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Structural basis of haem-iron acquisition by fungal pathogens


Pathogenic microorganisms must cope with extremely low free-iron concentrations in the host's tissues. Some fungal pathogens rely on secreted haemophores that belong to the Common in Fungal Extracellular Membrane (CFEM) protein family, to extract haem from haemoglobin and to transfer it to the cell's interior, where it can serve as a source of iron. Here we report the first three-dimensional structure of a CFEM protein, the haemophore Csa2 secreted by Candida albicans. The CFEM domain adopts a novel helical-basket fold that consists of six α-helices, and is uniquely stabilized by four disulfide bonds formed by its eight signature cysteines. The planar haem molecule is bound between a flat hydrophobic platform located on top of the helical basket and a peripheral N-terminal ‘handle’ extension. Exceptionally, an aspartic residue serves as the CFEM axial ligand, and so confers coordination of Fe3+ haem, but not of Fe2+ haem. Histidine substitution mutants of this conserved Asp acquired Fe2+ haem binding and retained the capacity to extract haem from haemoglobin. However, His-substituted CFEM proteins were not functional in vivo and showed disturbed haem exchange in vitro, which suggests a role for the oxidation-state-specific Asp coordination in haem acquisition by CFEM proteins.

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Figure 1: C. albicans Csa2 is a secreted haemophore.
Figure 2: Csa2 and rCsa2 exchange haem with Rbt5 and Pga7.
Figure 3: The crystal structure of the Csa2 CFEM protein reveals a novel helical-basket fold.
Figure 4: CFEM has a unique binding site for haem and an exceptional iron coordination.
Figure 5: Histidine-substituted CFEM mutants bind haem and extract haem from haemoglobin, but are inactive and defective in haem exchange.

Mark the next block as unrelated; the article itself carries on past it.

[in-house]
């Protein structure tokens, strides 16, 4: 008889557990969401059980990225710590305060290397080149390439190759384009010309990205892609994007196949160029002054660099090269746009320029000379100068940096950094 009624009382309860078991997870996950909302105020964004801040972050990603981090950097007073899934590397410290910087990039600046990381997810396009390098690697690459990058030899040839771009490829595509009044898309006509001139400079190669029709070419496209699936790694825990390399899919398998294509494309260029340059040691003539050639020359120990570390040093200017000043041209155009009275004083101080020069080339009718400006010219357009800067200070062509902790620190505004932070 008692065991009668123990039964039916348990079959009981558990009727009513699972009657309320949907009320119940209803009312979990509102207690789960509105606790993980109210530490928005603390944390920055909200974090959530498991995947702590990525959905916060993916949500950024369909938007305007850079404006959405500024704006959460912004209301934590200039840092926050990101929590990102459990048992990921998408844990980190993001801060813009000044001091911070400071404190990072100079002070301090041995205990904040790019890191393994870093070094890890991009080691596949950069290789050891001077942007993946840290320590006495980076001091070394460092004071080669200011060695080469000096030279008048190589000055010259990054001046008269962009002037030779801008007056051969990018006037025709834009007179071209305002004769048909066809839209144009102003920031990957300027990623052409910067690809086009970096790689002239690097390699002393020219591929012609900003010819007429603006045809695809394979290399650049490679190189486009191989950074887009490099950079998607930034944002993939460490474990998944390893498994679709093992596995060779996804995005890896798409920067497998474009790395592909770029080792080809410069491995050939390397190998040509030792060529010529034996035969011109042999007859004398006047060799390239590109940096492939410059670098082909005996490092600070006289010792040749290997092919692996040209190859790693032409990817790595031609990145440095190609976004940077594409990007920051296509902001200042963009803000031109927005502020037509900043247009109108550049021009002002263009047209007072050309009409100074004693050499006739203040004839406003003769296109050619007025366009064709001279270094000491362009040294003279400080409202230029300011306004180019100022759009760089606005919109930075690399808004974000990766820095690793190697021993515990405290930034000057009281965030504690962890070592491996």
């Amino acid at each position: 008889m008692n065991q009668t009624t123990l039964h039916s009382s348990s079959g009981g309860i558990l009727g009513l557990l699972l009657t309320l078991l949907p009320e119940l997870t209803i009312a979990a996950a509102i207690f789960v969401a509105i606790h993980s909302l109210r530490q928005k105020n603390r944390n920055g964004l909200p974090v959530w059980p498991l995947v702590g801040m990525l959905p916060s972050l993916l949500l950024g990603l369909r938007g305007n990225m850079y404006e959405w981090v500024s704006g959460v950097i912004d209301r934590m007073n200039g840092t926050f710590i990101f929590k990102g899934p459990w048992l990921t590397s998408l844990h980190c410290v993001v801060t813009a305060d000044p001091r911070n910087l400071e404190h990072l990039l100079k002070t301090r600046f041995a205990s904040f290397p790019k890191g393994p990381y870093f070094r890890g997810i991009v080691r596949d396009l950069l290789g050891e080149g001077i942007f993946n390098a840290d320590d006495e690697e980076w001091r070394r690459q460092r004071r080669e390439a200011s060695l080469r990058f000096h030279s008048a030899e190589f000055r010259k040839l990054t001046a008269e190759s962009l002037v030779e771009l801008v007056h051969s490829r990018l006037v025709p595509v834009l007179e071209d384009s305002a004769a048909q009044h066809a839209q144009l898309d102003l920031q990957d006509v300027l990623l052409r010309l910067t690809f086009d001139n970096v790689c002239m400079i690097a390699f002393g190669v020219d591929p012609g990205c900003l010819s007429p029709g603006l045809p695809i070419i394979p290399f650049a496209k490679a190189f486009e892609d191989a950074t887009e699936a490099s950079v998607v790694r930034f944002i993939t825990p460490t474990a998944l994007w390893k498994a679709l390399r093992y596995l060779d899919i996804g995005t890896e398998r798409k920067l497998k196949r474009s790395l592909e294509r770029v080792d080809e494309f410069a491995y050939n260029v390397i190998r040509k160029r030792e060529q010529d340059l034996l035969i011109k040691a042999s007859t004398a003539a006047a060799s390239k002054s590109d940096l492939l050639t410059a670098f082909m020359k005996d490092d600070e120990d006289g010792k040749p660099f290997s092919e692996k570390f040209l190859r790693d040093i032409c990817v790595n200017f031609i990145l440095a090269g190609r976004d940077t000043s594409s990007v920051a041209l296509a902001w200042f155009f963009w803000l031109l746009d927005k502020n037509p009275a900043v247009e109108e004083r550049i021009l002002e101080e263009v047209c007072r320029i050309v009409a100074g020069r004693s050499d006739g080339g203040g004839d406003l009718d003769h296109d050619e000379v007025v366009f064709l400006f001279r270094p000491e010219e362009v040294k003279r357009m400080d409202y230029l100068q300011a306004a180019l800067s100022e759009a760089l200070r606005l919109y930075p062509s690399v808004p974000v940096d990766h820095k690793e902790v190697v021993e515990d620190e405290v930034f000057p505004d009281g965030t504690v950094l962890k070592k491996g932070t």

Figure 6: Schematic pathway of haem-iron acquisition in Candidaceae.


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We are grateful to D. Hiya (Technion Center for Structural Biology) for help with protein crystallization, T. Ziv (Smoler Proteomics Center) for mass spectroscopy analysis, G. Kuznets and Y. Gorelik for constructing plasmids KB2366 and KB2221/2, U. Roy for producing Csa2 cysteine mutants, M. Lebendiker (Hebrew University of Jerusalem) for advice with SEC-MALS, R. Zarivach (Ben-Gurion University) for the Origami B strain and O. Lewinson, I. Silman, N. Adir, N. Levanon, A. Haber and S. Selig for discussions and critical reading of the manuscript. This research was supported by grants from the Israel Science Foundation and the Ministry of Health's Chief Scientist Office to D.K. H.D. thanks the European Union's Seventh Framework Programme (FP7/2007-2013) under grant agreement No. 330879-MC-CHOLESTRUCTURE for financial support.

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L.N., Z.W., M.P. and D.K. constructed the plasmids and strains, purified the proteins and performed experiments, H.A. performed the SEC-MALS analysis, H.D. crystallized the protein and determined its structure, and H.D. and D.K. developed the project, interpreted the data and wrote the paper.

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Correspondence to Hay Dvir or Daniel Kornitzer.

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The authors declare no competing interests.

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Supplementary Figures 1–9, Supplementary Tables 1–3, Supplementary References (PDF 4321 kb)

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Nasser, L., Weissman, Z., Pinsky, M. et al. Structural basis of haem-iron acquisition by fungal pathogens. Nat Microbiol 1, 16156 (2016).

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